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Winston-Salem chronicle. (Winston-Salem, N.C.) 1974-current, March 26, 2015, Page B2, Image 12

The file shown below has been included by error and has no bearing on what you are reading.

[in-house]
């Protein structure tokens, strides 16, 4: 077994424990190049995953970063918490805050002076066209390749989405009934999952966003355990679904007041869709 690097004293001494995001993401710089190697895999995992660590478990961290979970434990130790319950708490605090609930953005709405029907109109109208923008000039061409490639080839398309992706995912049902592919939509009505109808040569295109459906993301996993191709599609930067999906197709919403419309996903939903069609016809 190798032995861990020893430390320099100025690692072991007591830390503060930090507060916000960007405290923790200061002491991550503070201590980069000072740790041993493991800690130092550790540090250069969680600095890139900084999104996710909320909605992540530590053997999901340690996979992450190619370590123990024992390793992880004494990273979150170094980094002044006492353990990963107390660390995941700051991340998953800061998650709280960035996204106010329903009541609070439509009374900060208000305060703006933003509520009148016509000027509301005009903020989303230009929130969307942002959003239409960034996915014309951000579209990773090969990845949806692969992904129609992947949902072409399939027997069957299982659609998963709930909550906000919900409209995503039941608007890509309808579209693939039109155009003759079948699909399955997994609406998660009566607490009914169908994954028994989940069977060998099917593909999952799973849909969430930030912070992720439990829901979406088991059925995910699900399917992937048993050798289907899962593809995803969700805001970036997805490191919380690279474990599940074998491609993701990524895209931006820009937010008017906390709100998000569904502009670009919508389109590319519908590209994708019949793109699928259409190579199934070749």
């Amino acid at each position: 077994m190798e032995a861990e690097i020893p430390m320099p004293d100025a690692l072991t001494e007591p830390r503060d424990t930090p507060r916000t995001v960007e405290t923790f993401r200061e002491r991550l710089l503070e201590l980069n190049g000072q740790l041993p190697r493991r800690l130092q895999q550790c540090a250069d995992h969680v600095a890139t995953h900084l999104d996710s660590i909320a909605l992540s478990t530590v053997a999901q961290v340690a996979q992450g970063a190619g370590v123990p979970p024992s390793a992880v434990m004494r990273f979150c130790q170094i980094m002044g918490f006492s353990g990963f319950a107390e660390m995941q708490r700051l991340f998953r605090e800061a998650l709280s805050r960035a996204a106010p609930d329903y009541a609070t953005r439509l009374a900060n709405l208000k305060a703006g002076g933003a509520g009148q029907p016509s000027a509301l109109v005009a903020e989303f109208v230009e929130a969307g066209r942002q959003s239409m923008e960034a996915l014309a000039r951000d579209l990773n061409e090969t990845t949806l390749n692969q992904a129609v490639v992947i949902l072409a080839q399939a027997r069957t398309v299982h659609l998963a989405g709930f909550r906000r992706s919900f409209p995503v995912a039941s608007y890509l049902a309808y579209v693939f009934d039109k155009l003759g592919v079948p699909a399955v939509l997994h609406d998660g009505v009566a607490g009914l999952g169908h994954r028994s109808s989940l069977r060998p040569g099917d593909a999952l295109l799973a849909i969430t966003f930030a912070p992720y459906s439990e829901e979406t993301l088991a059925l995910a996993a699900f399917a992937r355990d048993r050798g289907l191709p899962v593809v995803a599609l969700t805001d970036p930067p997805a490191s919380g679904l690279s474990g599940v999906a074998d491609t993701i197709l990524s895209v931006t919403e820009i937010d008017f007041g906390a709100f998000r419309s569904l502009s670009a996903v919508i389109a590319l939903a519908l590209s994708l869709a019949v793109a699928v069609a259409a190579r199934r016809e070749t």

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Rams sweep double header with Lincoln Lions SPECIAL TO THE PHBONpri y The Winston-Salem State University Rams swept a double header from The Lincoln University Lions 10-0 and 6-3, in two games played at Mando Field in Mocksville on Saturday, March 21. With the two wins, Winston-Salem State improves to 20-6 overall and 5-1 in the CIAA, while the Lincoln Lions fall to 1-8 overall and 0-2 in the CIAA. In game one, the WSSU Rams got going early and often, scoring four runs in the first and two in the third, behind a Colby Keene home run to left field, to jump out to a 6-0 after three innings.' Sam Burton was masterful on the mound, sitting down the first 11 batters he faced, before allowing a walk. The Rams would score another run in the fourth inning, and then would blow it wide open in the sixth, with another three runs, to go ahead 10-0 and come away with the win. Sam Burton (3-1) continues to pitch well for the Rams, as he would go four innings in earning the win, with one walk and four strikeouts, while holding the Lions hitless. Tyler Scearce came out of the bullpen, pitching 2.0 innings, allowing one hit and three strikeouts, and Hayden O'Neal pitching an inning allowing one hit and striking out one. Colby Keene led the Rams at the plate going two for three, including a double and a home run, while also scoring twice and driving in two runs. D y . 1 a n Dombrowskas fin ished one for two with two runs bat ted in a run scored. Alex Grubb also went one for two with two runs bat ted in. Connor Andnis went one for two with a run scored and a run batted in, and Gavin Culler was one for one with a run scored and three walks. Phillip Page also went one for one with a rbi, and Des Roberts scored two runs. Aaron Hatch also scored twice and Nathan Steger scored a run. In game two, The Lincoln Lions got out quickly on WSSU and scored three runs on four hits in the first inning to take the early lead. Winston Salem State would answer in the bottom of the second inning when Aaron Hatch double to left center field and Jacob Barber would score to cut the Lions lead to 3-1, The Rams would surge ahead in the fourth inning, as they would plate three runs, with two of those runs coming on an Alex Grubb pinch hit double that scored Aaron Hatch and Des Roberts, as WSSy took a 4-3 lead. 10-0 & 6-3 WSSU moves to 5-1 in the CIAA wssu R-AM-S* WSSU would slam the door in the bot tom of the sixth inning, as Alex Grubb would belt a two-run single to deep left center field to give the Rams the final scor ing of the night, and a 6-3 victory. Austin Cole (1 -0) picked up the win for WSSU, going 32 innings, striking out six and walking three out of the bullpen. Nathan Steger started for the Rams, and allowed three runs on four hits, with three walks and tWB strikeouts. Jordan Cummings picked up his second save of the year, going 2.1 innings with one hit and three strikeouts. Alex Grubb led the Rams at the plate gong two for two with four big rbi's, while Aaron Hatch finished one for two with a run scored and one run batted in. Gavin Culler went one for four with a run scored, and Colby Keene went one for four. Des Roberts was one for two with two runs scored and Jacob Barber also went one for two with one run scored. Phillip Page scored one run. Winston-Salem State and The Lincoln University will conclude the weekend series on Sunday at BB&T Ballpark in downtown Winston-Salem. The double header is schedule for a 1:00 pm start. Germain duties included frompage BI ' writing press releases, con tacting event contributors and assisting with annual events. Germain helped to coordinate the "America's Next Top Model" casting call in Fayetteville, N.C., UPN 28's*Most Soulful Gospel Sound hosted by 'Play' of "Kid and Play," WWE promotions and other network related events and promo tions. In the fall of 2005, Germain began coaching volleyball with the Jammers Volleyball Club (JVC) in Durham, N.C. Over three years with JVC, she was the head coach of the girl's 15 and under team, girl's 16 and under team, the assistant to the girl's 17 and under team, and the set ting coach. After her stint with JVC, Germain trav eled to Greensboro, N.C., to become the assistant women's volleyball coach for the Lady Aggies of North Carolina A&T State University. Aside from her coaching responsibilities, she implemented addition al study hall requirements, developed a volleyball alumni club, and coordinated various community service projects. In her spare time, Germain enjoys playing competitive volleyball, volunteer ing, tutoring and serving her community She is a member of the Order of the Eastern Stars. Germain is from Detroit, Mich. She is the daughter of Lio (deceased) and Brenda Germain and has a younger sister, Alexsys R. Pullen, who is also a collegiate volley ball student-athlete at Virginia State University. WSP girls. ^ from page Bi mileage from a nine-player roster. In spite of losing center Kristain Saunders for the season to injury after 17 games, Winston Salem Prep relied heavily on a six-player rotation to hammer all challengers in post-season play. When you stop to con sider that the relentless Phoenix won the crown with limited depth, you come to appreciate how special this season turned out to be. Prep, which finished the season at 24-3, dedicat ed its efforts to sharing the basketball on offense while consistently shutting down "^PQonents at the defensive encLNThe Phoenix had seven players who aver aged between 7 and 11 points per game. As a team', WSP averaged 13.6 assists, 15.2 steals and four blocked shots for the sea son. Coach Eugene Love has a squad which is well stocked with interchange able parts. The most versa tile of the group is Dominique Claytor, a multi-dimensional type who was voted MVP of the state-championship game. Claytor's stat line (9 points, 6.3 rebounds, 3.5 assists and 3.4 steals per game) is a credible indica tor of her value. But, it doesn't tell the entire story. Depending on floor match ups, Clay tor can play all five positions and her on court presence serves as a calming influence. Defensively, she has few peers who can effectively defend at several positions as well as she does. Swing players Christina Caesar (8.9 points, 3.2 rebounds, 2.9 steals) and Kay la Robinson (8.9 points, 4.1 rebounds, 2.6 assists, 1.7 steals) are versatile in their roles, espe cially on defense. In the paint. Chrisalyn Boston (7.3 points, 9.3 rebounds, 2.8 blocks, 2 steals) emerged as a major factor. With a healthy Saunders (8.1 points, 5.1 rebounds) com ing back, Prep's front line will be more dominant. The backcourt is formi dable with Jada Craig (10.7 points, 2.3 rebounds, 3.6 assists, 3.2 steals) and Mychala Wolfe (10.3 points, 2.9 rebounds, 2.4 steals). Both are exceptional passers who shoot well from the outside and can gener ate their Love own offense off the dribble. The future looks prom ising for Winston-Salem Prep to complete another successful state-champi onship run. Even so, untimely injuries and/or complacency could con spire to crush those title dreams. When next season arrives, nobody knows how the Phoenix will handle being the defending state champs that every team Prep's Christina Caesar (12) averaged 8.9 points, 32 rebounds and 2.9 steals per game. wants to beat. Jt's one thing to cast oneself ii) the role of being the hunter. It's quite anoth er to be the team with the bulls eye on its back. Will the urgency and passion still be there? Will this team remain hungry? Photo oy unug I Ufeehlee Zaire Williams blossomed as an inside presence as a sophomore. WSP boys from page B1 realized that our (champi onship) run would eventu ally come to an end. But now we'll go back to work and see if we can start another run. When our players look at that runner-up banner, they'll be more motivated than ever. We're looking to continue to play for cham pionships for years to come. That's the culture that we've established. Sure, we have players with talent. But it's more about the hard work they put in on and off the court." Winston-Salem Prep (20-8) loses three seniors (Kwa'Tre Hollingsworth, DJ. Harrison and Keeshon Patrick) who got meaning ful playing time. Gould's cupboard, however, is hardly bare. At the guard slots, Daivien Williamson, Justice Goodloe, Josh Gould and Daviar Dixon are skilled and seasoned. These first-year players gained a lot of experience from playing in big games this season. All four will continue to elevate their level of play as they mature. Kendrick Edwards, a 6 feet-4 forward, operates mostly from mid-range and in the paint on offense. Edwards is a relentless offensive rebounder who gives the Phoenix an added dimension with his size, strength and quickness. Those attributes allows Edwards to guard every position on the floor. The emergence of Zaire Williams as a premier post player gives Prep a decided advantage. Williams, a 6 feet-seven, 250 pound sophomore with an array of inside moves, wreaked havoc at both ends with his bulk, passing skills and lat eral quickness. Ne'quan Carrington provides stabili ty on the front line as a dependable inside scorer, rebounder and defender. Williams, who finished with nine points and nine boards, had a significant impact on the game's final outcome. The Mariners didn't have anyone who could match-up against Williams one-on-one. He made them pay by scoring Seven points and pulling down six rebounds in the first half. East Carteret adjusted its defense in the second half, which made the Phoenix more dependent on outside shooting. The Mariners applied intense on-ball pressure, which made it difficult for Prep's guards to feed Williams whenever he posted up. This was especially problematic of Prep in the fourth quarter, when Williams failed to score because he couldn't get any quality touches in the paint. East Carteret used its quickness to swarm Prep's passers and deflect or steal entry passes intended for Williams. When Williams did get the ball inside, he was immediately surround ed by three defenders and had little or no room to maneuver. "As a coach, I'm always learning," Gould said. "East Carteret did an excellent job of bracketing Zaire and he got a little frustrated. There are ways to counter what they did defensively. We'll go to work on that and be better prepared as a result." Atkins girls from pagelfl learning what it takes to compete against more experienced players in big-game sit uations. It's been very satisfying to watch them grow and mature." The key piece for the Camels is leading scorer Armani-Hampton, a 5-feet-dimen sions forward who's attracting much atten tion from Division I programs. Hampton (16-5 points per game) makes an impact at both ends of the floor with her length, quickness and athleticism. While Hampton is the undisputed cen tral figure, she doesn't have to be a solo act. Atkins has another Division I prospect in Saryna Carpenter (12.2 points per game), who complements Hampton as a productive low-post player who's equally effective as a perimeter shooter. The rest of the supporting cast includes combo guard Tyler Mercer, point guard Mikalah Muhammad and all-purpose for ward Tyler Davenport. The development of Chandler Robinson is expected to pro duce handsome dividends. Robinson, an agile 6-feet-2 center, is a force on defense and she continues to improve as an offen sive contributor. "We have a core group of players who were able to step up in due time," Lowery said. "They've learned how to win." As a whole, it was a highly-satisfying season for Atkins. But the way things ended was unexpected. The Camels suf fered a stunning 44-35 upset loss to Bishop McGuinness in the opening round of the state playoffs. In reviewing what tran spired on that day, it was clear that idle time had a lot to do with how Atkins per formed. Due to the winter storms in late February, the Camels had not played for nearly two weeks and were obviously rusty. They were sluggish on defense and had what was probably their worst shoot Armani Hampton (14) is the first Atkins player to score ljOOO career points. ing performance of-the season. The outcome in the playoffs was vast ly different from the regular season, when Atkins topped the Villains in decisive fash ion in their two meetings. Hampton aver aeed 24 Doints in*thcw m?trh-nn? hut scored only six |xiints in that playoff game. Carpenter, in the meantime, led all scorers with 18 points, but her teammates struggled from start to finish The memory of how the season ended will undoubtedly give the Camels plenty of added incentive ' for next season. They've proven they can more than hold their own against Prep. Whether or not they can handle the Phoenix in a playoff setting is anyone's guess. In any case, the Camels will be fun to watch.